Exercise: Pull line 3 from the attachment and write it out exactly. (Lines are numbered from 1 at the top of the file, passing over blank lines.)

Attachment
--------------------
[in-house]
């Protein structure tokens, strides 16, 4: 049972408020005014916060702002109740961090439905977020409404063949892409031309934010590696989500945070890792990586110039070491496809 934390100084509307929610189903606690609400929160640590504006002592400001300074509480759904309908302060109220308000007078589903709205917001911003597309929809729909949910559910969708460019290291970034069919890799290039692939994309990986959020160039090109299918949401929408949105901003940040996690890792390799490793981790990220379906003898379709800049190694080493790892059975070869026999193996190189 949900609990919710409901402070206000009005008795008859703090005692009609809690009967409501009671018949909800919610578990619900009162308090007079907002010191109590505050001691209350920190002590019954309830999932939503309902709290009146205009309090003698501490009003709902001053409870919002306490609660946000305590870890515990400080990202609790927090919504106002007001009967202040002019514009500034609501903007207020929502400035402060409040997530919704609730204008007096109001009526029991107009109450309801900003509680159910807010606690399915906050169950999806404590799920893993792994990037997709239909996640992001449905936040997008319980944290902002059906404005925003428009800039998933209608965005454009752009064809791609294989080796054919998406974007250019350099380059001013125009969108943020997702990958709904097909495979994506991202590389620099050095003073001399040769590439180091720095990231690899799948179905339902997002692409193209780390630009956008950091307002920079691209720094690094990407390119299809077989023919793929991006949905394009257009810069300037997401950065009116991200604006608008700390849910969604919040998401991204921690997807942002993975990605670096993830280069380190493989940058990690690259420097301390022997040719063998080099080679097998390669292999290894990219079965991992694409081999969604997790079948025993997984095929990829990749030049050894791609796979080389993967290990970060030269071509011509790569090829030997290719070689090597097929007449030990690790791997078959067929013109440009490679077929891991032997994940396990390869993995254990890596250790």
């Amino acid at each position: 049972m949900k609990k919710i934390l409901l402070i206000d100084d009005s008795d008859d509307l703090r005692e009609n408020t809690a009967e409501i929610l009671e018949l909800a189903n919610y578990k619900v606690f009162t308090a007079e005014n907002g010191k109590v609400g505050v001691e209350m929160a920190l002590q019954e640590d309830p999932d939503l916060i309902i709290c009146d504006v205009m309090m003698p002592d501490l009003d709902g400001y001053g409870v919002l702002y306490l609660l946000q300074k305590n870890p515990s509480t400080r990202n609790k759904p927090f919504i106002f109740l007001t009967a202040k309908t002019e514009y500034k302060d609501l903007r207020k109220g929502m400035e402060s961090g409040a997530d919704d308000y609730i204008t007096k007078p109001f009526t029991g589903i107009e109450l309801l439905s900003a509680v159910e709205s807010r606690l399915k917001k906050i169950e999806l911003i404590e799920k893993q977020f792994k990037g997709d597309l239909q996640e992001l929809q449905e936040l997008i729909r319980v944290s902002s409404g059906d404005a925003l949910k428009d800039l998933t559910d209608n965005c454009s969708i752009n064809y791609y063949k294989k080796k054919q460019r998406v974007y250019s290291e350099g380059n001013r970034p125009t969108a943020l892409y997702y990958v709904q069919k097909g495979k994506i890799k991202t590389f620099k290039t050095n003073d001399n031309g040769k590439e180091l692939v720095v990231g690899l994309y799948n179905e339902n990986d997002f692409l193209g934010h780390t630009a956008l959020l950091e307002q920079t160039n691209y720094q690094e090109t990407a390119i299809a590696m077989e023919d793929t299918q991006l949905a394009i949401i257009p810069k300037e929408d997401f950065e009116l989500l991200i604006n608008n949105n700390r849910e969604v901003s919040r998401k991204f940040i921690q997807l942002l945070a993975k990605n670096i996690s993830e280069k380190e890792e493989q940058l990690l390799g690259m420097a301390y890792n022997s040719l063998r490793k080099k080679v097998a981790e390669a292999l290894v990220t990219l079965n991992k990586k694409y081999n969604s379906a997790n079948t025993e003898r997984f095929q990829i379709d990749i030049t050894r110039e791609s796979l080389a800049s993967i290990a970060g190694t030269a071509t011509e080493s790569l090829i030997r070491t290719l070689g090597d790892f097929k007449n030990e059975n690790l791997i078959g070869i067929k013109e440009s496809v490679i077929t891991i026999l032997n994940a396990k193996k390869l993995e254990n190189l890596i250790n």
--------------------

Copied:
């Amino acid at each position: 049972m949900k609990k919710i934390l409901l402070i206000d100084d009005s008795d008859d509307l703090r005692e009609n408020t809690a009967e409501i929610l009671e018949l909800a189903n919610y578990k619900v606690f009162t308090a007079e005014n907002g010191k109590v609400g505050v001691e209350m929160a920190l002590q019954e640590d309830p999932d939503l916060i309902i709290c009146d504006v205009m309090m003698p002592d501490l009003d709902g400001y001053g409870v919002l702002y306490l609660l946000q300074k305590n870890p515990s509480t400080r990202n609790k759904p927090f919504i106002f109740l007001t009967a202040k309908t002019e514009y500034k302060d609501l903007r207020k109220g929502m400035e402060s961090g409040a997530d919704d308000y609730i204008t007096k007078p109001f009526t029991g589903i107009e109450l309801l439905s900003a509680v159910e709205s807010r606690l399915k917001k906050i169950e999806l911003i404590e799920k893993q977020f792994k990037g997709d597309l239909q996640e992001l929809q449905e936040l997008i729909r319980v944290s902002s409404g059906d404005a925003l949910k428009d800039l998933t559910d209608n965005c454009s969708i752009n064809y791609y063949k294989k080796k054919q460019r998406v974007y250019s290291e350099g380059n001013r970034p125009t969108a943020l892409y997702y990958v709904q069919k097909g495979k994506i890799k991202t590389f620099k290039t050095n003073d001399n031309g040769k590439e180091l692939v720095v990231g690899l994309y799948n179905e339902n990986d997002f692409l193209g934010h780390t630009a956008l959020l950091e307002q920079t160039n691209y720094q690094e090109t990407a390119i299809a590696m077989e023919d793929t299918q991006l949905a394009i949401i257009p810069k300037e929408d997401f950065e009116l989500l991200i604006n608008n949105n700390r849910e969604v901003s919040r998401k991204f940040i921690q997807l942002l945070a993975k990605n670096i996690s993830e280069k380190e890792e493989q940058l990690l390799g690259m420097a301390y890792n022997s040719l063998r490793k080099k080679v097998a981790e390669a292999l290894v990220t990219l079965n991992k990586k694409y081999n969604s379906a997790n079948t025993e003898r997984f095929q990829i379709d990749i030049t050894r110039e791609s796979l080389a800049s993967i290990a970060g190694t030269a071509t011509e080493s790569l090829i030997r070491t290719l070689g090597d790892f097929k007449n030990e059975n690790l791997i078959g070869i067929k013109e440009s496809v490679i077929t891991i026999l032997n994940a396990k193996k390869l993995e254990n190189l890596i250790n």